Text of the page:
The stack trace in Listing 7-3 is not nearly as nice as the version in Listing 7-2. We still have the lambda
references in our stack trace, but they are references to where the lambda is declared; there is no reference
at all to the main method, which is where our lambda is wired into the stream. The code goes straight from
rather generic stream infrastructure to the place in the source where the lambda was declared. This can
make it tricky to figure out where the code is actually called; imagine if the lambda was defined in some
other class and reused in multiple streams - from experience, that exception would be very tricky to debug
based on the stack trace.
The other thing to note is that we have gotten well into our processing before this failed: we exploded on the
304th execution. That means we had 303 executions that completed successfully. Some of those were printed
out. Some of those, however, may not have been; it depends on how far down the pipeline they got when the
explosion occurred. Worse, we did not even try any of the numbers after we saw the explosion: a single explosion
will terminate the entire stream. So we have some of our elements in a completed state, some in an intermediate
state, and some that were never even initiated. The explosion just left things in an ugly place.
The final issue with this approach is that we have reintroduced exception swallowing, although we a
very sneaky about it. The good news is that we will always get an exception. However, if multiple threads
have exceptions, then we will only see the first. It is possible that multiple threads threw exceptions
simultaneously: for instance, if they were all doing database queries when the database went down. Yet, in
that case, you will only see the first exception, even though there were multiple problems.
Sometimes, these limitations are okay. Sometimes, your work really is all-or-nothing, or it is safe to
rerun multiple times, even if things were in indeterminate states. In these cases, the mapping of exceptions
to unchecked exceptions works just fine. However, if you want to try to salvage work from intermittent errors,
then you are going to need something more clever.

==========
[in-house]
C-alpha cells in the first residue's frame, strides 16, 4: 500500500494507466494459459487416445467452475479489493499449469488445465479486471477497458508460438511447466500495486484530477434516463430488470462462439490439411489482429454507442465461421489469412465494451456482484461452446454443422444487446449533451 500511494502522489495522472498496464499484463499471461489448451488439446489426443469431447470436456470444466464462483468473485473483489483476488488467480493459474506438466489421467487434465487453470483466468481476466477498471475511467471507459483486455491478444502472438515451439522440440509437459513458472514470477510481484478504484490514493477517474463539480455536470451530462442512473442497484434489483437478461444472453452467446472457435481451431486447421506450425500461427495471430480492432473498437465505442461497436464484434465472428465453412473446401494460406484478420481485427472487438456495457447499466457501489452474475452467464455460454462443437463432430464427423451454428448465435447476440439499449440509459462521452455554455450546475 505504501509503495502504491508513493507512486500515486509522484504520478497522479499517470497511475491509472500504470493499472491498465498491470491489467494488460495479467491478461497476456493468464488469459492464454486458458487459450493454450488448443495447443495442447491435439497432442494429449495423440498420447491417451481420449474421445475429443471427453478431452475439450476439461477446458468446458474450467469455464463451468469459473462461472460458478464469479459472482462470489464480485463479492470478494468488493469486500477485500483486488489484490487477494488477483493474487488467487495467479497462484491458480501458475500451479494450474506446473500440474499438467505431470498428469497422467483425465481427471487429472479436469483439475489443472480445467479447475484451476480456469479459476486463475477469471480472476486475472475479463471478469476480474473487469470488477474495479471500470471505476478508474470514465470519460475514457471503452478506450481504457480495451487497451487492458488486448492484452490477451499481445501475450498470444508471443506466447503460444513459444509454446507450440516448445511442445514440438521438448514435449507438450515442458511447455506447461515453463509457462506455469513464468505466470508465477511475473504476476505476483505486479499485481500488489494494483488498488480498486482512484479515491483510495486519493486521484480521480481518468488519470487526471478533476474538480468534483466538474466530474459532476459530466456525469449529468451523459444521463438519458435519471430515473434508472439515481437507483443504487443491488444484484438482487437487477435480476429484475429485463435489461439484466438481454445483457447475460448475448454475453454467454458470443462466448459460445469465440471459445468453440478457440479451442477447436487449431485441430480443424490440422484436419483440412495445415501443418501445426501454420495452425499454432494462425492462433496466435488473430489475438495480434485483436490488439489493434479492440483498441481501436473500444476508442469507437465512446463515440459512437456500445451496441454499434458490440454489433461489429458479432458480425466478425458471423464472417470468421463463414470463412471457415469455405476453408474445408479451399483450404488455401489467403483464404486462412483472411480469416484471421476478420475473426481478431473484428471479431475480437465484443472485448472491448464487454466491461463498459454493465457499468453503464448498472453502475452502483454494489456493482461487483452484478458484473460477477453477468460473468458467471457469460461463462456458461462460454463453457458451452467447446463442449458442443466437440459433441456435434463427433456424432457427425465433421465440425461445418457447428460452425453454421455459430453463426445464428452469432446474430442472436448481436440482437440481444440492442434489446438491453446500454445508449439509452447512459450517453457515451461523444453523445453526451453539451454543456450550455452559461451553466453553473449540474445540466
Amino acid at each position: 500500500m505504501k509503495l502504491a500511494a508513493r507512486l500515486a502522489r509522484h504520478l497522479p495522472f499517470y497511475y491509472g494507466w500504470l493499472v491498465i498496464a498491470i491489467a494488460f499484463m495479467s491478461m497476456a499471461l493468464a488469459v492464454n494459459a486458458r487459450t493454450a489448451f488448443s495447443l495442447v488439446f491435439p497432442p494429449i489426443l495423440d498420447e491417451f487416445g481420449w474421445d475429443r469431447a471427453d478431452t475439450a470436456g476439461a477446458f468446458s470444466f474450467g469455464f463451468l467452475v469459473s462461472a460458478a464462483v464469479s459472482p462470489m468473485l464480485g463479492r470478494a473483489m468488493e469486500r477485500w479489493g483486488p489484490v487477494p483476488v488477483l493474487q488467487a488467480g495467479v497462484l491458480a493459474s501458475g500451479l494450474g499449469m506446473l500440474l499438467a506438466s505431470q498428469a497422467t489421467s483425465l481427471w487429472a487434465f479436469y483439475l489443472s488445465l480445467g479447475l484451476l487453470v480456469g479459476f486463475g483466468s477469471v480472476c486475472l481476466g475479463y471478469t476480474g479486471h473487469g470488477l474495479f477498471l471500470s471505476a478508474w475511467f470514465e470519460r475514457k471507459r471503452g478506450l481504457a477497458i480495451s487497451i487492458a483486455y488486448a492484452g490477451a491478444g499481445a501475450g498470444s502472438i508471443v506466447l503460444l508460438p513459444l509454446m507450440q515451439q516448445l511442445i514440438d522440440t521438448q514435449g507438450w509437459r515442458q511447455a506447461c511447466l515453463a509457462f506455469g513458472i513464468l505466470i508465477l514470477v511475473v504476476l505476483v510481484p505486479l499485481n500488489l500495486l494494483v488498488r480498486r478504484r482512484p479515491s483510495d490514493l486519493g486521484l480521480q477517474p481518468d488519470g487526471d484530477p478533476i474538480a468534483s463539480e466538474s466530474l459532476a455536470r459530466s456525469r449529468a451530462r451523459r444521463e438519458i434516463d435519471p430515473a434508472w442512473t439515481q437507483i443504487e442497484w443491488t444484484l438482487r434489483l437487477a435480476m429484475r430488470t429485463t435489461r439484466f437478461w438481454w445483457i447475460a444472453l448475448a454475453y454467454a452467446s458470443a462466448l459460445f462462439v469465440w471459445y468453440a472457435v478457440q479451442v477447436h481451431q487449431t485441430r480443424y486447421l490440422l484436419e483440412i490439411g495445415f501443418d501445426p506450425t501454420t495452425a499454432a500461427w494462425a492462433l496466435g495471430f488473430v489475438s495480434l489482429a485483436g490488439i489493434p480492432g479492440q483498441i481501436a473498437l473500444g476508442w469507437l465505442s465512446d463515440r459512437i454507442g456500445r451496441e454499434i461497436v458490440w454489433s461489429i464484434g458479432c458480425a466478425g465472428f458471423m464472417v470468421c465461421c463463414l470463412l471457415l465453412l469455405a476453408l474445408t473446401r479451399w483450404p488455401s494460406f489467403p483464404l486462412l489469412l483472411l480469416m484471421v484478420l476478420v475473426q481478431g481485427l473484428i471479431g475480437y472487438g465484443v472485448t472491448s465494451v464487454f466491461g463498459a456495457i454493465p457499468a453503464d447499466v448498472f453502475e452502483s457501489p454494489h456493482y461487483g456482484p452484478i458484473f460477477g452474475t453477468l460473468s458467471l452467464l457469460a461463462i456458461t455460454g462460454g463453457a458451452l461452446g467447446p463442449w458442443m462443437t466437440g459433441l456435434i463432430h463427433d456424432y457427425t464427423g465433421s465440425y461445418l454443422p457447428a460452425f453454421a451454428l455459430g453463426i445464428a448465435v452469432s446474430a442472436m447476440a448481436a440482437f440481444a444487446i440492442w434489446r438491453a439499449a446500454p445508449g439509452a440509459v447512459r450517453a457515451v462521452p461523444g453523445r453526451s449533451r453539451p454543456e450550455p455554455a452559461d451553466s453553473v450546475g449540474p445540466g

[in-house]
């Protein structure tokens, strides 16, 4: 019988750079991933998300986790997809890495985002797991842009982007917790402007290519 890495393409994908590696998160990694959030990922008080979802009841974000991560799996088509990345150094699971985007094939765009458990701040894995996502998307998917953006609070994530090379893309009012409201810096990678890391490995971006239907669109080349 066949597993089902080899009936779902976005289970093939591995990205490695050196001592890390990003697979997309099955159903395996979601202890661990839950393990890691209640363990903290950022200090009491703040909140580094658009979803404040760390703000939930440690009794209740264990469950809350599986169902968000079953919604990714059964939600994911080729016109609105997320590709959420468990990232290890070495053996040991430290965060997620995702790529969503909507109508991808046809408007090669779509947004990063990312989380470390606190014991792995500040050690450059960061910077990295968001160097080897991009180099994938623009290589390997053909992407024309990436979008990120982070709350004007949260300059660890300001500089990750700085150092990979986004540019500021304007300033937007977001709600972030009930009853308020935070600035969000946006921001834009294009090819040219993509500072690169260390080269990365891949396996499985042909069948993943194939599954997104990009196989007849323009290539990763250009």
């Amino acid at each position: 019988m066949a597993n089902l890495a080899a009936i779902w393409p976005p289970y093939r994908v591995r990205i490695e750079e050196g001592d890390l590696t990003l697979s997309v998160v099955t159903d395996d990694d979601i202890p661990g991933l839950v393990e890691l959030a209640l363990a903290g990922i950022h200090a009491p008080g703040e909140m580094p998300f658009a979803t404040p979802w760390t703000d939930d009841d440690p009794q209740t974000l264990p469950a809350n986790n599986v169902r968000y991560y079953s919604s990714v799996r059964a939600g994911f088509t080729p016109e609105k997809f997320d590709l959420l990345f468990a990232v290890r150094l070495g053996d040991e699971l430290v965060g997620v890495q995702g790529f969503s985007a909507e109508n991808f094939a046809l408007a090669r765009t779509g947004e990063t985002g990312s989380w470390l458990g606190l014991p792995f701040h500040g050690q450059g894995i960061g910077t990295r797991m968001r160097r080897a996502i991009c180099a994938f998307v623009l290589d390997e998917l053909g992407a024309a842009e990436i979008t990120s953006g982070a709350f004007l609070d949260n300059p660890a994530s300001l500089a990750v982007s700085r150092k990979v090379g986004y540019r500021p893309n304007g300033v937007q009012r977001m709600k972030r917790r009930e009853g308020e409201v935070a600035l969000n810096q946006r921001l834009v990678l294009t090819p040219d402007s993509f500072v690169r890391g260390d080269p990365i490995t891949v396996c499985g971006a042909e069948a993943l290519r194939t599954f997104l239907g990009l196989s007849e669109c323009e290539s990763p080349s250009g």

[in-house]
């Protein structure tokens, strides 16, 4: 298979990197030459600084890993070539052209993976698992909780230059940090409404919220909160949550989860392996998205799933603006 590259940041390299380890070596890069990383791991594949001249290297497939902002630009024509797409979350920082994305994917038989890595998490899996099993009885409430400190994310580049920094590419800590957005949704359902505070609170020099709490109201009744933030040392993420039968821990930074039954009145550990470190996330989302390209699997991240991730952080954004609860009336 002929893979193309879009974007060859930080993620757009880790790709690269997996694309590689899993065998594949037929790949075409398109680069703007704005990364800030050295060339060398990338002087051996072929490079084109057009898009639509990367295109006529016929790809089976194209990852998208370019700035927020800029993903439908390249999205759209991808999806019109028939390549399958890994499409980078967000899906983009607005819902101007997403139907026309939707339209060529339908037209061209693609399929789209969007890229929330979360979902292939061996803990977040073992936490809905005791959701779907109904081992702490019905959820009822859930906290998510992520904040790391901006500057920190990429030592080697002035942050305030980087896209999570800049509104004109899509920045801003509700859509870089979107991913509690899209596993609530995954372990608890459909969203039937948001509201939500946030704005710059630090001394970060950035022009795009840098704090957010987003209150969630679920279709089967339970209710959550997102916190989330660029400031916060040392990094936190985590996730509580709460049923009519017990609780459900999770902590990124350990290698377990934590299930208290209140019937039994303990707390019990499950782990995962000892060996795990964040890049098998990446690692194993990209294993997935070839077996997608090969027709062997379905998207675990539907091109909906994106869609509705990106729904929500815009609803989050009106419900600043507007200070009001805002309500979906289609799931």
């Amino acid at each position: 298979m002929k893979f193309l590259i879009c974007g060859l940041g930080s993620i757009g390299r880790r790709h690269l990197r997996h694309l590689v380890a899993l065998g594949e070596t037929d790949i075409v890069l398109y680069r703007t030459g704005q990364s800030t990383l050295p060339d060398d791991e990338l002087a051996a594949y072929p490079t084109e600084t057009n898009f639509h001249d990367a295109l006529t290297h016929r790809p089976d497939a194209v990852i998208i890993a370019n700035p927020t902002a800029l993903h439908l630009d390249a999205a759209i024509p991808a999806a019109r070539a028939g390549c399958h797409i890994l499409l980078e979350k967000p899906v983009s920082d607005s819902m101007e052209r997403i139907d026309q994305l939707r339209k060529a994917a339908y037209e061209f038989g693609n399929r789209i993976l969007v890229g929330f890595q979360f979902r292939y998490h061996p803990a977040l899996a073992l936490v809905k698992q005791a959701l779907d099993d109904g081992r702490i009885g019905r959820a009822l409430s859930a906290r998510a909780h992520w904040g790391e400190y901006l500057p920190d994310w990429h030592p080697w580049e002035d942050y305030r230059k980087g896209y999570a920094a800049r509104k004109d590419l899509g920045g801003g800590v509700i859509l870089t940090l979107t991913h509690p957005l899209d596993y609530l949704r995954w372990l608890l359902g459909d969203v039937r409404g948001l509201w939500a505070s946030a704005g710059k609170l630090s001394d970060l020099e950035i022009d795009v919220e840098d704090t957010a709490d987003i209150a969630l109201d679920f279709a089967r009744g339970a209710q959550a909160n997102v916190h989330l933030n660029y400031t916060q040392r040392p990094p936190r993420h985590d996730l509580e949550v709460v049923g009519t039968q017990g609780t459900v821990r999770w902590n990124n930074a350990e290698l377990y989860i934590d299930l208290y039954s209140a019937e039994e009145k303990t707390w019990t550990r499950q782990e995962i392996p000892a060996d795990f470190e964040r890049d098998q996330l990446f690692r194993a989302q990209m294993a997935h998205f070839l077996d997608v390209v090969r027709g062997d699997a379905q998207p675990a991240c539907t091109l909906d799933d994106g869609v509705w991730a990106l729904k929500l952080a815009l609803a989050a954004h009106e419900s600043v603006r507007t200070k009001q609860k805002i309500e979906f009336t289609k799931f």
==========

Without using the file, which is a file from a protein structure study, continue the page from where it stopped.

Handling Resources with an Exception-Handling Caller
Since Java 8 is a post-functional language, we can apply an object-oriented solution to our problem.
The object that we want will encapsulate the try-with-resources logic and the error handling, so that the user
can provide just the desired implementation. The object can then be queried after the map has run to deal
with any exceptions that arise.
The idea here is that we will have some code up front and some code at the end, and an opening for
user-defined code in the middle. My friend, mentor, and co-blogger, Brian Hurt, refers to this as the “hole
in the middle pattern.” Spring calls this “inversion of control,” and it was one of the key strengths of the
early Spring APIs, most especially Spring JDBC. In our case, the code up front is the creation of the resource
(the “try” part of the try-with-resources block) and the exception handling (the “catch” part of the try-with-
resources block). The opening for user-defined code in the middle is the code that takes the resource and the
stream value and returns the mapped value for the stream.
For the implementation, we will create this class along with two single-method interfaces: one that
defines how to make a resource, and one that defines how to process the resource. We will intend for the
user to implement these interfaces using lambdas. These interface methods will allow the user to throw
checked exceptions, so the user is totally free to do what they would like. The class itself will encapsulate the
creation of the resource and the handling of return values and exceptions.
There is a catch to this very neat theory: we have to return something in the case of an exception.
A legacy Java developer is again going to reach for null out of habit, but this is a bad habit. Java 8 provides
the Optional class, which represents a value that may or may not be set. This is a better option, because the
Optional class cannot lead you to accidentally raise a NullPointerException ; the API provides many better
alternatives for getting the value, including representing the common get-and-if-null-explode code pattern.
The result of our stream will therefore be an Optional container of the type that the map itself would
normally return. We can filter out empty Optional types using the filter method for streams, which makes
it very easy to clean up the streams from any exceptional elements. The empty elements do provide some
value, too: they enable us to discover that an error occurred in our stream, so we could provide somewhat
more intelligent behaviors.